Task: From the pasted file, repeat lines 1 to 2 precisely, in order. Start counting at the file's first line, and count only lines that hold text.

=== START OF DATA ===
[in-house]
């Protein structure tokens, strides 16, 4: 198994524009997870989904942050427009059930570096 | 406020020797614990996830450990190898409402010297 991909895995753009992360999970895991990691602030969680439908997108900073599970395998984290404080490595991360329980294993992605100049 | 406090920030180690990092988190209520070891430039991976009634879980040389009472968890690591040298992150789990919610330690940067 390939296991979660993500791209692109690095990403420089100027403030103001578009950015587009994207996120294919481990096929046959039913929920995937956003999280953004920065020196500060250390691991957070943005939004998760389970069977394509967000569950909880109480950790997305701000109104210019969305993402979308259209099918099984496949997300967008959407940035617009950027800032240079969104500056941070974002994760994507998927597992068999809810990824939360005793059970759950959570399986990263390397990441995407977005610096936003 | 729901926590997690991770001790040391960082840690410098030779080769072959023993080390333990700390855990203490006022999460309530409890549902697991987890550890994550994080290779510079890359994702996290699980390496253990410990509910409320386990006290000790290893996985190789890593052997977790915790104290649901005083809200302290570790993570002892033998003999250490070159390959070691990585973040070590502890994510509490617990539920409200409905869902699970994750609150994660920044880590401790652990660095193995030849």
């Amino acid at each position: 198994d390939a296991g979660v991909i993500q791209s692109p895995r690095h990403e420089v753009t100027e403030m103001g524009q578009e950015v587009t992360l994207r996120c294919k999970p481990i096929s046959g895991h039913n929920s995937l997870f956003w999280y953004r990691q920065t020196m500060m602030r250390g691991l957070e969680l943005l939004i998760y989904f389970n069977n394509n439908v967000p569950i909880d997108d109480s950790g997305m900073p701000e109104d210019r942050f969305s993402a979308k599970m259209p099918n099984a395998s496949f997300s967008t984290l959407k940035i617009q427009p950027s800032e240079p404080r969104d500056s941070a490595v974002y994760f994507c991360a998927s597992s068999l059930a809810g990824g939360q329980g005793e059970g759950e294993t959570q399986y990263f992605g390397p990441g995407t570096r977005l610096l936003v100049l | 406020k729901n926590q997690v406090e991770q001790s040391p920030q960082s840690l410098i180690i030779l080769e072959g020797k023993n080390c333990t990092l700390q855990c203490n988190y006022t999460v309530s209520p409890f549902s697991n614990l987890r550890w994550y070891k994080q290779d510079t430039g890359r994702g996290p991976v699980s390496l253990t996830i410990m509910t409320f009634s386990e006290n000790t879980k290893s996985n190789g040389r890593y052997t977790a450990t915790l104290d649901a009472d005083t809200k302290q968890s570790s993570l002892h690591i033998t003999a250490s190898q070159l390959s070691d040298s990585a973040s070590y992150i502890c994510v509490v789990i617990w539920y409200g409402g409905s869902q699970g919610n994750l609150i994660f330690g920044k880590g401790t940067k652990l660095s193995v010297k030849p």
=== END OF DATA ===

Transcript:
[in-house]
């Protein structure tokens, strides 16, 4: 198994524009997870989904942050427009059930570096 | 406020020797614990996830450990190898409402010297 991909895995753009992360999970895991990691602030969680439908997108900073599970395998984290404080490595991360329980294993992605100049 | 406090920030180690990092988190209520070891430039991976009634879980040389009472968890690591040298992150789990919610330690940067 390939296991979660993500791209692109690095990403420089100027403030103001578009950015587009994207996120294919481990096929046959039913929920995937956003999280953004920065020196500060250390691991957070943005939004998760389970069977394509967000569950909880109480950790997305701000109104210019969305993402979308259209099918099984496949997300967008959407940035617009950027800032240079969104500056941070974002994760994507998927597992068999809810990824939360005793059970759950959570399986990263390397990441995407977005610096936003 | 729901926590997690991770001790040391960082840690410098030779080769072959023993080390333990700390855990203490006022999460309530409890549902697991987890550890994550994080290779510079890359994702996290699980390496253990410990509910409320386990006290000790290893996985190789890593052997977790915790104290649901005083809200302290570790993570002892033998003999250490070159390959070691990585973040070590502890994510509490617990539920409200409905869902699970994750609150994660920044880590401790652990660095193995030849």